Race vets worry over road safety

Though Breakers Speedway had a good send-off, there is much concern over the future of Cayman’s motorsports community.

Many of the veteran drivers and racing supporters worry over what Cayman’s roads will look like. Among them is Cayman Islands Drag Racing Association secretary Dail Davis, who himself has competed in a Ford Mustang.

“My concern is that now where do these guys go, back to the street?” Davis said. “If so then all this would have been for naught, so from that perspective its very disheartening that we’ve come to such an abrupt end just when we were hitting our stride.

“It’s just a shame now that what was once a vision to have drag racing become a viable form of entertainment and deterrent from street racing and yes a life saver of sorts, now has to end just when it has finally been realized and validated.”

Davis was among the organizers for this month’s End of Days meet, the final drag race at Breakers. That event attracted hundreds of spectators and dozens of racers like Jamie McLaughlin on his Suzuki GSXR.

The competition closes the book on a five-year saga that began in October 2006 when Breakers first opened. According to track records, over 700 racers have made passes down the 1/8 mile asphalt strip.

Among them is drag racing association vice president Ricky Bodden. A noted darts figure, Bodden states the close of Breakers is sad but not the end of a sport.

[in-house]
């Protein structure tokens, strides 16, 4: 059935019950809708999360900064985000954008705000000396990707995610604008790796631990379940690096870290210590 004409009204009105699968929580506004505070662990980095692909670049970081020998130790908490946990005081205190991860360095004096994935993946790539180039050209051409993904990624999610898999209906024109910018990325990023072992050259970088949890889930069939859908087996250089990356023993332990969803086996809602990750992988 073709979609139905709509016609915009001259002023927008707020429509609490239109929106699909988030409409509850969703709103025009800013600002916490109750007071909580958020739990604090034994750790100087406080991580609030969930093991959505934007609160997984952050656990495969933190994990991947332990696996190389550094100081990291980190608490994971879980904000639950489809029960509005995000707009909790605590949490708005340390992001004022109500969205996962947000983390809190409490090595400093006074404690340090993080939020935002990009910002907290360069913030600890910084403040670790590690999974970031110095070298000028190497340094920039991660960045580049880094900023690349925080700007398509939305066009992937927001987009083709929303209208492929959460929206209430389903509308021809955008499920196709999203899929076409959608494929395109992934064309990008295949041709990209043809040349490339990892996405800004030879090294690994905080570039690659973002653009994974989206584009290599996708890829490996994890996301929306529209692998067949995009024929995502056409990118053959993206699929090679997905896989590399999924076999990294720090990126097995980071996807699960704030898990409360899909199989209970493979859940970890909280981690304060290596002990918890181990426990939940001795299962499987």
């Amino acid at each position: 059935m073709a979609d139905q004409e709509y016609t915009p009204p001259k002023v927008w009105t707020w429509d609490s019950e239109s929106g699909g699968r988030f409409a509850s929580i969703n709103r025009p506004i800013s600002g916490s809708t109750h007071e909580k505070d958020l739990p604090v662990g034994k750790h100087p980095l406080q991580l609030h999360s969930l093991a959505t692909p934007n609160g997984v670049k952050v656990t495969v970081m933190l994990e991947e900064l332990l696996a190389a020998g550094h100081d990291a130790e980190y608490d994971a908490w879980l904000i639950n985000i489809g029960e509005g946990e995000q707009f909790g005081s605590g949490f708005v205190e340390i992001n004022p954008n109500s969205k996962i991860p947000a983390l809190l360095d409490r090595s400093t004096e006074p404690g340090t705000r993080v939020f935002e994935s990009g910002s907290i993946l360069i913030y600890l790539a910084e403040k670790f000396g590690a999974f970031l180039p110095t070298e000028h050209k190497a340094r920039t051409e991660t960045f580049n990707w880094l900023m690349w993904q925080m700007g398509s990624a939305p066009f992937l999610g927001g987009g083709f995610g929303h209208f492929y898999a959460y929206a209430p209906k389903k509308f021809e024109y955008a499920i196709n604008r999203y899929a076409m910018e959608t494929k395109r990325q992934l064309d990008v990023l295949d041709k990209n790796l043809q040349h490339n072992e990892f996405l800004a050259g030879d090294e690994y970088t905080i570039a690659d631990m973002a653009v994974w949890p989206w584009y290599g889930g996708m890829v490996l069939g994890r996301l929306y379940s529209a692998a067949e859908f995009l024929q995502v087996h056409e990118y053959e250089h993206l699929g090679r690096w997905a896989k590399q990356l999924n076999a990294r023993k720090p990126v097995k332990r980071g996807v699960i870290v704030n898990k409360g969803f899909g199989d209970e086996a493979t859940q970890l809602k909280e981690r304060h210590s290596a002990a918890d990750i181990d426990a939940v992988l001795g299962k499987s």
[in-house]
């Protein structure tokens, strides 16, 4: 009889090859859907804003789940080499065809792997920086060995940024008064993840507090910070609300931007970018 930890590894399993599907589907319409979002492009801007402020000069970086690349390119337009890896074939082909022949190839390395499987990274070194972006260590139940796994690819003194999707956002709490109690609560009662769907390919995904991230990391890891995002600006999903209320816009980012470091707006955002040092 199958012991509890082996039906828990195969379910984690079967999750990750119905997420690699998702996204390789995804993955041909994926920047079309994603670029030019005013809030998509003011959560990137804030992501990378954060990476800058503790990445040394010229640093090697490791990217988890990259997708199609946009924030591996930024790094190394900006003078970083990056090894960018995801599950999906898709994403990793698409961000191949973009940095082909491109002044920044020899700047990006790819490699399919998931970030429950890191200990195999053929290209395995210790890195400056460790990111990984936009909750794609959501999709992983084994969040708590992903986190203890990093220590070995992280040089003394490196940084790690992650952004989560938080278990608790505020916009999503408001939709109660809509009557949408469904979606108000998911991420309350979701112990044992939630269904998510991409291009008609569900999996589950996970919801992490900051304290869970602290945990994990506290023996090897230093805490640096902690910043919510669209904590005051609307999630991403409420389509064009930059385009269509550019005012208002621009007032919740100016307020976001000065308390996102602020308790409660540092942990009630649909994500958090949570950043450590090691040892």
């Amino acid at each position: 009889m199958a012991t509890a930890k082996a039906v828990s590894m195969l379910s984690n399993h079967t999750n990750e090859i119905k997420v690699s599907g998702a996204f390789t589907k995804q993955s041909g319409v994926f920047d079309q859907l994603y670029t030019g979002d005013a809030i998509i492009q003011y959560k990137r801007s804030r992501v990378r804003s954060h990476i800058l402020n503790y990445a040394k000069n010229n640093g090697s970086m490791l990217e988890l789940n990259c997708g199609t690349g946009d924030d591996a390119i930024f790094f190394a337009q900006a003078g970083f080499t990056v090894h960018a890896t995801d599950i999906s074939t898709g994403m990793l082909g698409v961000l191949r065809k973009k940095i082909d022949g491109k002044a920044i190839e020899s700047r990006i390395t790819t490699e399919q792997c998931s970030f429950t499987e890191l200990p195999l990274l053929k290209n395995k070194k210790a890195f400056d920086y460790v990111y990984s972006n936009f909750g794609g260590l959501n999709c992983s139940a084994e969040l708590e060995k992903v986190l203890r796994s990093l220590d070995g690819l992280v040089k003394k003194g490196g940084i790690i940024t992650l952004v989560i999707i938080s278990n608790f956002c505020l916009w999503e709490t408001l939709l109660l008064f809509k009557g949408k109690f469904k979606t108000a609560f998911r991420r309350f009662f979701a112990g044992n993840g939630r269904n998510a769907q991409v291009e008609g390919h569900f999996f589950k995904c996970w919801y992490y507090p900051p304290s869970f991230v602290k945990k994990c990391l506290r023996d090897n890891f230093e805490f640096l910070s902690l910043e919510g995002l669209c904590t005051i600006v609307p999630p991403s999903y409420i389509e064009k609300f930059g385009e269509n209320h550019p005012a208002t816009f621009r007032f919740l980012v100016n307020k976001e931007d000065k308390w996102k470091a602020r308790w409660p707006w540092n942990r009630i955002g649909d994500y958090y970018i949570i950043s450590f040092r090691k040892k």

“As far as I am concerned, the End of Days races were possibly the best I have seen in Cayman since the old High Rock days in East End, both with driver and spectator turnout,” Bodden said. “It was a bit overwhelming for the officials but we pulled together and made it happen.

“At the association we gave our word that we would try to improve drag racing in Cayman and I think we did that with huge success. Unfortunately Cayman drag racing will have to be put on the back-burner for now, right as it was getting at its prime due to the closing of Breakers.

“With the promise of a new track in the makings, we will just have to work together to get this new facility built and keep the youths from racing on the street and injuring or killing themselves and others until this track can come to fruition.”

Bodden is referring to speculation over a proposed facility in the High Rock area of East End. About three years ago the Cayman Hot Rod Association, through its then president Armando Ebanks, made public that it was looking to build a track at High Rock. At the time Ebanks stated the association was in talks with government about the project, which was slated to be up to the latest specifications set out by the National Hot Rod Association.

There has been no official word on development of a track in the area (which was an informal site for drag racing many years ago). Originally Ebanks stated that the association wanted to have the track finished by mid-2009. For the record the hot rod association still exists today and is the predecessor to Grand Cayman’s two other motorsports bodies in the drag racing association and the Cayman Motorsports Association.

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